Hearing on ban of Zakir Naik’s IRF to be held in-camera | india-news | Hindustan Times
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Hearing on ban of Zakir Naik’s IRF to be held in-camera

Proceedings on the issue of a ban on Islamic preacher Zakir Naik’s Islamic Research Foundation (IRF) would be held in-camera in view of the allegations made against the organisation.

india Updated: Feb 23, 2017 19:59 IST
PTI
Zakir Naik with filmmaker Mahesh Bhatt (right) and advocate Majid Menon (left) at a press conference in Mumbai.
Zakir Naik with filmmaker Mahesh Bhatt (right) and advocate Majid Menon (left) at a press conference in Mumbai.(HT File)

Proceedings on the issue of a ban on Islamic preacher Zakir Naik’s Islamic Research Foundation (IRF) would be held in-camera in view of the allegations made against the organisation and the confidential material to be scrutinised by a tribunal.

This was decided on Thursday by Delhi high court’s Justice Sangita Dhingra Sehgal, who is presiding over the tribunal set up under the Unlawful Activities Prevention Act (UAPA).

The tribunal allowed the Centre’s plea for in-camera hearing, keeping in view the scheme of the Act, the allegations against the IRF of radicalising the youth and confidentiality of the material to be scrutinised during the proceedings.

Further proceedings are expected to be held on March 17, 18 and 20 for recording of evidence.

IRF had opposed the Centre’s plea for in-camera hearing, saying it was a “garb” to deny them the material relied upon to ban the organisation.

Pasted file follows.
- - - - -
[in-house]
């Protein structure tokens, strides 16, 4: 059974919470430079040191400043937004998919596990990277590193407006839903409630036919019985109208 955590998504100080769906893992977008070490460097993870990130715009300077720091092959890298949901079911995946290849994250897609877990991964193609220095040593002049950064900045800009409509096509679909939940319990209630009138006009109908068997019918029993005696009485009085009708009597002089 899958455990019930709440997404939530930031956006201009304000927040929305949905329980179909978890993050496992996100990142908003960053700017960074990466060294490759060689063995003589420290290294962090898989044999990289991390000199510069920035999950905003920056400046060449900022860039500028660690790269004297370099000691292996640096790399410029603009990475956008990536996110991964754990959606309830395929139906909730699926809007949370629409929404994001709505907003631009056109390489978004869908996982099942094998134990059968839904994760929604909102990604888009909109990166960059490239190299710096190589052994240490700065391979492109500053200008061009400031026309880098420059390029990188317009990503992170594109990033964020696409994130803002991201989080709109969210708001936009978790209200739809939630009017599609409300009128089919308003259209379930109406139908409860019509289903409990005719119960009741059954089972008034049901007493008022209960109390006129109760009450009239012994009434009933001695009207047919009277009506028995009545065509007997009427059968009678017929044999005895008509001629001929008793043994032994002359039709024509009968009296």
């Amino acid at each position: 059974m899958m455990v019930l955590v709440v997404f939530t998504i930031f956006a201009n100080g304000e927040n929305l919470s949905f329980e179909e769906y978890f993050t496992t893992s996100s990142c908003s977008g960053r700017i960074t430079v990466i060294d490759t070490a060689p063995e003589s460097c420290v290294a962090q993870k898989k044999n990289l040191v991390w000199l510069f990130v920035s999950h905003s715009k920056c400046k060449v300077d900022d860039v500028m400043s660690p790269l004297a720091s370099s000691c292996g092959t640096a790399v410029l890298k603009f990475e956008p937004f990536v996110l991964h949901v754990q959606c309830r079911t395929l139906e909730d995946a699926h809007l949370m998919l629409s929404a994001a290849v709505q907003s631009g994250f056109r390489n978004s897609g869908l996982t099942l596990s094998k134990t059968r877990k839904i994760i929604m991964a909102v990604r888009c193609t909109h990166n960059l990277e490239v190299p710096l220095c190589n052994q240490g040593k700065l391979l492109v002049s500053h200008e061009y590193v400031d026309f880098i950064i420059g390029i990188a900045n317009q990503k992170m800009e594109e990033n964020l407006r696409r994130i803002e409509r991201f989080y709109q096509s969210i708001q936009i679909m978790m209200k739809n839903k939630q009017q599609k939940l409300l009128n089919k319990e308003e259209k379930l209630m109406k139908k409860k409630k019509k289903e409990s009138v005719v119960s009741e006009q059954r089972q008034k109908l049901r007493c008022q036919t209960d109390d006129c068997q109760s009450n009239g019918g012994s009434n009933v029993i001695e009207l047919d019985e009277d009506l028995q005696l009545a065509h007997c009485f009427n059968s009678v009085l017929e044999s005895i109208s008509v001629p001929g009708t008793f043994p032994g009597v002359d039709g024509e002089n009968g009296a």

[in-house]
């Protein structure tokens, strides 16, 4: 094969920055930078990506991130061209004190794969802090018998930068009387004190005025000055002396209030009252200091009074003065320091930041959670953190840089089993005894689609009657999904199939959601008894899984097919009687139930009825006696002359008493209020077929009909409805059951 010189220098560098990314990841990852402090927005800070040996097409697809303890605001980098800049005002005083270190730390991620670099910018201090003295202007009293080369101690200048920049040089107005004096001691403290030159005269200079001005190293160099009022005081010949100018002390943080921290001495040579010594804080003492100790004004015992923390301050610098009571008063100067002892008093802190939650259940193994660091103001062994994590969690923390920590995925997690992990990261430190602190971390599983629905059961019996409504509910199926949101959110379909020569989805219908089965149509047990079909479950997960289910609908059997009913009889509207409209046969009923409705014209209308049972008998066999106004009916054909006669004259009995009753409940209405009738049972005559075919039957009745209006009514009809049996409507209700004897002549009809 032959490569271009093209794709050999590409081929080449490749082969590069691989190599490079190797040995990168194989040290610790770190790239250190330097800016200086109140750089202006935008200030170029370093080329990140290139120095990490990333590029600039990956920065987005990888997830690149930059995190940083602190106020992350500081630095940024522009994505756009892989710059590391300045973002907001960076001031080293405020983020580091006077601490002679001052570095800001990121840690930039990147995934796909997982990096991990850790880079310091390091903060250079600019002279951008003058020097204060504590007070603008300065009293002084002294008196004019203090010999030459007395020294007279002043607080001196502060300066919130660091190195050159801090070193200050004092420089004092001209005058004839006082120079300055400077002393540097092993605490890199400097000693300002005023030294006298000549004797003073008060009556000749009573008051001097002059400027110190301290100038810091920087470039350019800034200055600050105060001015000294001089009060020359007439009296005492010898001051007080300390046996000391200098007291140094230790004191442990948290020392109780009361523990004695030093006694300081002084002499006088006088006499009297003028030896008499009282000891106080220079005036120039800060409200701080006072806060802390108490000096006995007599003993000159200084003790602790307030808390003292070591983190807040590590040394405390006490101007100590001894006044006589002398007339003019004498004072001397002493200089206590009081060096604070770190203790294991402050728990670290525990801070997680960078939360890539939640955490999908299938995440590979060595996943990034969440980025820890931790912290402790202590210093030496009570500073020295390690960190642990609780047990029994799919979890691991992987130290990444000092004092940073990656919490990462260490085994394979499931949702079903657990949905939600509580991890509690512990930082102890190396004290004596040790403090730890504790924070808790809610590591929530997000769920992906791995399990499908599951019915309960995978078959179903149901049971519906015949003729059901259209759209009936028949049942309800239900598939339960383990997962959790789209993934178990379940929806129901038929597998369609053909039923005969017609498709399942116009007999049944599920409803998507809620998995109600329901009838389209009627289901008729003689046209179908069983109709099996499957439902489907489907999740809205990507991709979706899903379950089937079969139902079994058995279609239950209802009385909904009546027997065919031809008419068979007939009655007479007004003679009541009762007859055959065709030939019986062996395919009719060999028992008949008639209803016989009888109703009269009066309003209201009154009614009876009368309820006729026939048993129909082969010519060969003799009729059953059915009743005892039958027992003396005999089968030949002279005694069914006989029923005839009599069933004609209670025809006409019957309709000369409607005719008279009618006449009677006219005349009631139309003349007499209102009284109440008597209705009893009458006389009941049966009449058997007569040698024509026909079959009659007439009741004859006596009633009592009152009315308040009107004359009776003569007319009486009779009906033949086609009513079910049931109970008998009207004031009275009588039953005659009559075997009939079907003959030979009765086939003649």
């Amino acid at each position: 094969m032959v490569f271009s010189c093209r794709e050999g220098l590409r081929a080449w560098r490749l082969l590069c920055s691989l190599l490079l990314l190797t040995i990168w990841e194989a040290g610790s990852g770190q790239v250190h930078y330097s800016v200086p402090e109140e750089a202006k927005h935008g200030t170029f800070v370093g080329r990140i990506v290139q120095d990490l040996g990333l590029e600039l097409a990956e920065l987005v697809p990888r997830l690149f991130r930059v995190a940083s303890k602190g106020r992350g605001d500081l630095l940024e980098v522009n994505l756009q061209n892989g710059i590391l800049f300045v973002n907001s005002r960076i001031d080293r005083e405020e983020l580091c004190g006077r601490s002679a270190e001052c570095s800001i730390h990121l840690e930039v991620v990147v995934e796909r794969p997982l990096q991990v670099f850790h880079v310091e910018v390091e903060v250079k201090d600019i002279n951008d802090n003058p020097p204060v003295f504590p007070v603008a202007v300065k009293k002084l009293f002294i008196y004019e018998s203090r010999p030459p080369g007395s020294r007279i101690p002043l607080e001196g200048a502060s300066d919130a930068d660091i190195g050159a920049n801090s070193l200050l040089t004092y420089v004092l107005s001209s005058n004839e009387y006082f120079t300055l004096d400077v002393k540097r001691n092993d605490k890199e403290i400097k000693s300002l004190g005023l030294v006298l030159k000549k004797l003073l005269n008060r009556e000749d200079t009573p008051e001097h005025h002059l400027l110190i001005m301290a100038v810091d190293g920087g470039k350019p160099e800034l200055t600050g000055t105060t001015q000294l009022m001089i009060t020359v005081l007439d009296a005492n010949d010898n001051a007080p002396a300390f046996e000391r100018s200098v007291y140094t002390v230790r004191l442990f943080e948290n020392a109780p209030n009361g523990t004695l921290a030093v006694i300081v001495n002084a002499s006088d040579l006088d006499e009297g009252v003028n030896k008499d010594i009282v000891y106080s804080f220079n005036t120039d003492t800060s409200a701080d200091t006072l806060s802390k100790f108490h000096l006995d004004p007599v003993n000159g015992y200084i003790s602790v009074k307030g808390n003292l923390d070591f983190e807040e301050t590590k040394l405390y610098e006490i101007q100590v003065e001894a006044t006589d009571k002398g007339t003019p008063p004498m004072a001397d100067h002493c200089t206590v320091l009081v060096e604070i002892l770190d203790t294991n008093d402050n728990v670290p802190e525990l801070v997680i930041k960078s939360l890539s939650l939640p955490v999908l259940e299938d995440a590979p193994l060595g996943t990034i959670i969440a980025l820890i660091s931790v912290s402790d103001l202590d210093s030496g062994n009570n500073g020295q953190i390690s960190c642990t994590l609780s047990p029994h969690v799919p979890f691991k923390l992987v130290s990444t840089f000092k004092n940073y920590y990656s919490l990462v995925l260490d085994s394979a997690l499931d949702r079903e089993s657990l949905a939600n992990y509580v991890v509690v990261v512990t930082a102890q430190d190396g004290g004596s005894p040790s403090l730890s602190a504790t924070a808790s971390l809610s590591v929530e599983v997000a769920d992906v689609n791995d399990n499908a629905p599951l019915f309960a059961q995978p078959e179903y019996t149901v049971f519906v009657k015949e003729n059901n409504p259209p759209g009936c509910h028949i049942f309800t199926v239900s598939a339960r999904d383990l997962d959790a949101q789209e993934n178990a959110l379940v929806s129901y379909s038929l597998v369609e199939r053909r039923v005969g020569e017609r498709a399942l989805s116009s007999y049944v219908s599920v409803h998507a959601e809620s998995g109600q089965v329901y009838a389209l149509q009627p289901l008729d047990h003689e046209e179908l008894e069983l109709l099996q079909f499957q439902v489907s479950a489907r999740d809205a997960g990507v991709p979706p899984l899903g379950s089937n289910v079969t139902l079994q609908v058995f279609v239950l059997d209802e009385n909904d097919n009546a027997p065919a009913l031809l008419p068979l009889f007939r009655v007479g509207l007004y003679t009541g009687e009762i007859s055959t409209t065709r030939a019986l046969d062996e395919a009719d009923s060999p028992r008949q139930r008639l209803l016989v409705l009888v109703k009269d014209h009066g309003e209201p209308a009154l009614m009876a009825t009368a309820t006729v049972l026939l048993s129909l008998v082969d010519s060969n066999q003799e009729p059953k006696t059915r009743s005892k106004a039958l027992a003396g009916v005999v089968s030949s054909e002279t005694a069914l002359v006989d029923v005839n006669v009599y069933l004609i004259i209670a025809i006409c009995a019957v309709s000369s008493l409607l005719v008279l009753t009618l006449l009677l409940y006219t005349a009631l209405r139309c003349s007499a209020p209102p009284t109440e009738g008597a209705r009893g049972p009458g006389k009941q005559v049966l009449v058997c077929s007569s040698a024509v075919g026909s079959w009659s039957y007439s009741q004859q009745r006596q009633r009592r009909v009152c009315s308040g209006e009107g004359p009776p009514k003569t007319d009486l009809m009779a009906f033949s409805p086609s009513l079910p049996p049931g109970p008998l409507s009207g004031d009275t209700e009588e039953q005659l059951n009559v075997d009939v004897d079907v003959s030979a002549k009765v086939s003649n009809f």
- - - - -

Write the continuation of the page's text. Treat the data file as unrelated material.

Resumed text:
Additional solicitor general Sanjay Jain, on the other hand, had then contended that the “subject matter was sensitive” and there was a possibility that it could be disclosed during the proceedings before the tribunal.

IRF had earlier moved the tribunal against the November 17, 2016 notification of the ministry of home affairs (MHA) imposing the ban on it.

However, since the tribunal declined to hear the matter before February 6, the foundation had moved the high court challenging the ban.

Defending its decision before the high court, the government had claimed that the organisation was banned as there was an apprehension that youths could be “radicalised” to join terror groups. IRF had opposed the contention, saying no reason was given for the ban.

The Centre had said Mumbai police had lodged an FIR against six other members of IRF on a complaint by the father of a Kerala-based youth who had joined IS.